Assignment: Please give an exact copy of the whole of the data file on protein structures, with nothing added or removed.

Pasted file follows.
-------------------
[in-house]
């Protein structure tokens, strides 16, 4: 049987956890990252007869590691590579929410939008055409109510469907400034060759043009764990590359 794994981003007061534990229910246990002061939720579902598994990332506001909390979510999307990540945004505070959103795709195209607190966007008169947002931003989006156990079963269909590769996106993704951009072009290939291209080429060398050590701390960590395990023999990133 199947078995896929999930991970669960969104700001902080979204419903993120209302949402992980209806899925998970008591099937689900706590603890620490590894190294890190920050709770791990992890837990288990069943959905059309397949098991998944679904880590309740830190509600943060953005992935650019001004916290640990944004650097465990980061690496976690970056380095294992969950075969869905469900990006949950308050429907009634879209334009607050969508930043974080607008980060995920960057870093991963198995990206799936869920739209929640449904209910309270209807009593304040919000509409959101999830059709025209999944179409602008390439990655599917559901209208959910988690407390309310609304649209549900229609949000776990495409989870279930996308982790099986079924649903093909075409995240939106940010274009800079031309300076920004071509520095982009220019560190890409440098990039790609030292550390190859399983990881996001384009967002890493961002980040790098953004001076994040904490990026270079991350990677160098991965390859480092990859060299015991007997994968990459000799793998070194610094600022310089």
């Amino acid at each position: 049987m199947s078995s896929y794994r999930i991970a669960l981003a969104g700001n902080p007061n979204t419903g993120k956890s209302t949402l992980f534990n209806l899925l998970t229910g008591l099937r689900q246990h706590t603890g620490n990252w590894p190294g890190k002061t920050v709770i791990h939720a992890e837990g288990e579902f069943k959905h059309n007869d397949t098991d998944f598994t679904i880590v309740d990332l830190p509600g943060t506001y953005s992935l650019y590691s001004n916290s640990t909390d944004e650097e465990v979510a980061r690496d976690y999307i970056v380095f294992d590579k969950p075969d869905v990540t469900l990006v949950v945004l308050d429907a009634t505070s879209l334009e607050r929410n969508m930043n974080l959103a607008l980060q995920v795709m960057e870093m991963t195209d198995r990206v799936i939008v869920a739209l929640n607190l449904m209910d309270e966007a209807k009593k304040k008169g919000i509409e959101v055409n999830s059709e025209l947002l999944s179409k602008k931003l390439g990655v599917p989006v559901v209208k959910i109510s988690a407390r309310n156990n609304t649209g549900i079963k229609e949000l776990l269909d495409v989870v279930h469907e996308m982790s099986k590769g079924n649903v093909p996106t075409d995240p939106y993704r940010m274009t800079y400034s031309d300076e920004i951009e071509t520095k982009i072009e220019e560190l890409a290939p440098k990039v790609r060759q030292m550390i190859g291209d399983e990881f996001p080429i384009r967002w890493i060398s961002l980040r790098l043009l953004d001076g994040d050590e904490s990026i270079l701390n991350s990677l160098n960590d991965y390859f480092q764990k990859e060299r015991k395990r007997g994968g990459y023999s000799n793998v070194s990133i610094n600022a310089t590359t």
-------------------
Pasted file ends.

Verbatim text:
[in-house]
């Protein structure tokens, strides 16, 4: 049987956890990252007869590691590579929410939008055409109510469907400034060759043009764990590359 794994981003007061534990229910246990002061939720579902598994990332506001909390979510999307990540945004505070959103795709195209607190966007008169947002931003989006156990079963269909590769996106993704951009072009290939291209080429060398050590701390960590395990023999990133 199947078995896929999930991970669960969104700001902080979204419903993120209302949402992980209806899925998970008591099937689900706590603890620490590894190294890190920050709770791990992890837990288990069943959905059309397949098991998944679904880590309740830190509600943060953005992935650019001004916290640990944004650097465990980061690496976690970056380095294992969950075969869905469900990006949950308050429907009634879209334009607050969508930043974080607008980060995920960057870093991963198995990206799936869920739209929640449904209910309270209807009593304040919000509409959101999830059709025209999944179409602008390439990655599917559901209208959910988690407390309310609304649209549900229609949000776990495409989870279930996308982790099986079924649903093909075409995240939106940010274009800079031309300076920004071509520095982009220019560190890409440098990039790609030292550390190859399983990881996001384009967002890493961002980040790098953004001076994040904490990026270079991350990677160098991965390859480092990859060299015991007997994968990459000799793998070194610094600022310089």
């Amino acid at each position: 049987m199947s078995s896929y794994r999930i991970a669960l981003a969104g700001n902080p007061n979204t419903g993120k956890s209302t949402l992980f534990n209806l899925l998970t229910g008591l099937r689900q246990h706590t603890g620490n990252w590894p190294g890190k002061t920050v709770i791990h939720a992890e837990g288990e579902f069943k959905h059309n007869d397949t098991d998944f598994t679904i880590v309740d990332l830190p509600g943060t506001y953005s992935l650019y590691s001004n916290s640990t909390d944004e650097e465990v979510a980061r690496d976690y999307i970056v380095f294992d590579k969950p075969d869905v990540t469900l990006v949950v945004l308050d429907a009634t505070s879209l334009e607050r929410n969508m930043n974080l959103a607008l980060q995920v795709m960057e870093m991963t195209d198995r990206v799936i939008v869920a739209l929640n607190l449904m209910d309270e966007a209807k009593k304040k008169g919000i509409e959101v055409n999830s059709e025209l947002l999944s179409k602008k931003l390439g990655v599917p989006v559901v209208k959910i109510s988690a407390r309310n156990n609304t649209g549900i079963k229609e949000l776990l269909d495409v989870v279930h469907e996308m982790s099986k590769g079924n649903v093909p996106t075409d995240p939106y993704r940010m274009t800079y400034s031309d300076e920004i951009e071509t520095k982009i072009e220019e560190l890409a290939p440098k990039v790609r060759q030292m550390i190859g291209d399983e990881f996001p080429i384009r967002w890493i060398s961002l980040r790098l043009l953004d001076g994040d050590e904490s990026i270079l701390n991350s990677l160098n960590d991965y390859f480092q764990k990859e060299r015991k395990r007997g994968g990459y023999s000799n793998v070194s990133i610094n600022a310089t590359t």